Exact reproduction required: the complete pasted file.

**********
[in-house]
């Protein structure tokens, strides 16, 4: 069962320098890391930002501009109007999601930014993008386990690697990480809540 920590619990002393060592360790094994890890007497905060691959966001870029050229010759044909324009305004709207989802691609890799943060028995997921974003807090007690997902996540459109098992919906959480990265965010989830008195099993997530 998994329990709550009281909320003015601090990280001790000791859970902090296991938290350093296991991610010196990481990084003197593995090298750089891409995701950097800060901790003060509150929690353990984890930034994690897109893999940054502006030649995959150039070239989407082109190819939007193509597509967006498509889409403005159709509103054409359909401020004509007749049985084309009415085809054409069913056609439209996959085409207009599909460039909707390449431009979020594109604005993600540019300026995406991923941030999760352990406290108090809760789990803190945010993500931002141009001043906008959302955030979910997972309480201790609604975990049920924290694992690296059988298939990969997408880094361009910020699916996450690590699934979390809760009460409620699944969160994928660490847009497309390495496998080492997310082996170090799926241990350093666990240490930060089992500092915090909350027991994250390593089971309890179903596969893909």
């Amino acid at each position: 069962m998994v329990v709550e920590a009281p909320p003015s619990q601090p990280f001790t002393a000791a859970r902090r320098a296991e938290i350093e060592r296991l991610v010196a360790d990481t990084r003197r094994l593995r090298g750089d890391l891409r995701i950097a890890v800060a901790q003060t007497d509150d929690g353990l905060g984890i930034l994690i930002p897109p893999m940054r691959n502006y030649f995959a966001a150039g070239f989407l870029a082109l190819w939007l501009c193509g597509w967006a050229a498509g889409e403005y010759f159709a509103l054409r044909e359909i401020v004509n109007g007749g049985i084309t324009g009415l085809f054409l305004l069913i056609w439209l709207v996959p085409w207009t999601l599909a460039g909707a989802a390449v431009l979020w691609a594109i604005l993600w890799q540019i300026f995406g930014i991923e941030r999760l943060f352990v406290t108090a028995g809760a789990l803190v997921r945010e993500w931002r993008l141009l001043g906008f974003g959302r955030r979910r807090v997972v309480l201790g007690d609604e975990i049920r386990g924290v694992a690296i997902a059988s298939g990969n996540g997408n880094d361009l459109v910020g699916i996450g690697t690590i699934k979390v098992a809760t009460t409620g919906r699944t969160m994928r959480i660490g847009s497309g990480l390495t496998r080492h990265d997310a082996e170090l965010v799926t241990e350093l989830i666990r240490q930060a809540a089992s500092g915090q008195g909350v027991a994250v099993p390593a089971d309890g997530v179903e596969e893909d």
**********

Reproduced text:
[in-house]
């Protein structure tokens, strides 16, 4: 069962320098890391930002501009109007999601930014993008386990690697990480809540 920590619990002393060592360790094994890890007497905060691959966001870029050229010759044909324009305004709207989802691609890799943060028995997921974003807090007690997902996540459109098992919906959480990265965010989830008195099993997530 998994329990709550009281909320003015601090990280001790000791859970902090296991938290350093296991991610010196990481990084003197593995090298750089891409995701950097800060901790003060509150929690353990984890930034994690897109893999940054502006030649995959150039070239989407082109190819939007193509597509967006498509889409403005159709509103054409359909401020004509007749049985084309009415085809054409069913056609439209996959085409207009599909460039909707390449431009979020594109604005993600540019300026995406991923941030999760352990406290108090809760789990803190945010993500931002141009001043906008959302955030979910997972309480201790609604975990049920924290694992690296059988298939990969997408880094361009910020699916996450690590699934979390809760009460409620699944969160994928660490847009497309390495496998080492997310082996170090799926241990350093666990240490930060089992500092915090909350027991994250390593089971309890179903596969893909």
């Amino acid at each position: 069962m998994v329990v709550e920590a009281p909320p003015s619990q601090p990280f001790t002393a000791a859970r902090r320098a296991e938290i350093e060592r296991l991610v010196a360790d990481t990084r003197r094994l593995r090298g750089d890391l891409r995701i950097a890890v800060a901790q003060t007497d509150d929690g353990l905060g984890i930034l994690i930002p897109p893999m940054r691959n502006y030649f995959a966001a150039g070239f989407l870029a082109l190819w939007l501009c193509g597509w967006a050229a498509g889409e403005y010759f159709a509103l054409r044909e359909i401020v004509n109007g007749g049985i084309t324009g009415l085809f054409l305004l069913i056609w439209l709207v996959p085409w207009t999601l599909a460039g909707a989802a390449v431009l979020w691609a594109i604005l993600w890799q540019i300026f995406g930014i991923e941030r999760l943060f352990v406290t108090a028995g809760a789990l803190v997921r945010e993500w931002r993008l141009l001043g906008f974003g959302r955030r979910r807090v997972v309480l201790g007690d609604e975990i049920r386990g924290v694992a690296i997902a059988s298939g990969n996540g997408n880094d361009l459109v910020g699916i996450g690697t690590i699934k979390v098992a809760t009460t409620g919906r699944t969160m994928r959480i660490g847009s497309g990480l390495t496998r080492h990265d997310a082996e170090l965010v799926t241990e350093l989830i666990r240490q930060a809540a089992s500092g915090q008195g909350v027991a994250v099993p390593a089971d309890g997530v179903e596969e893909d």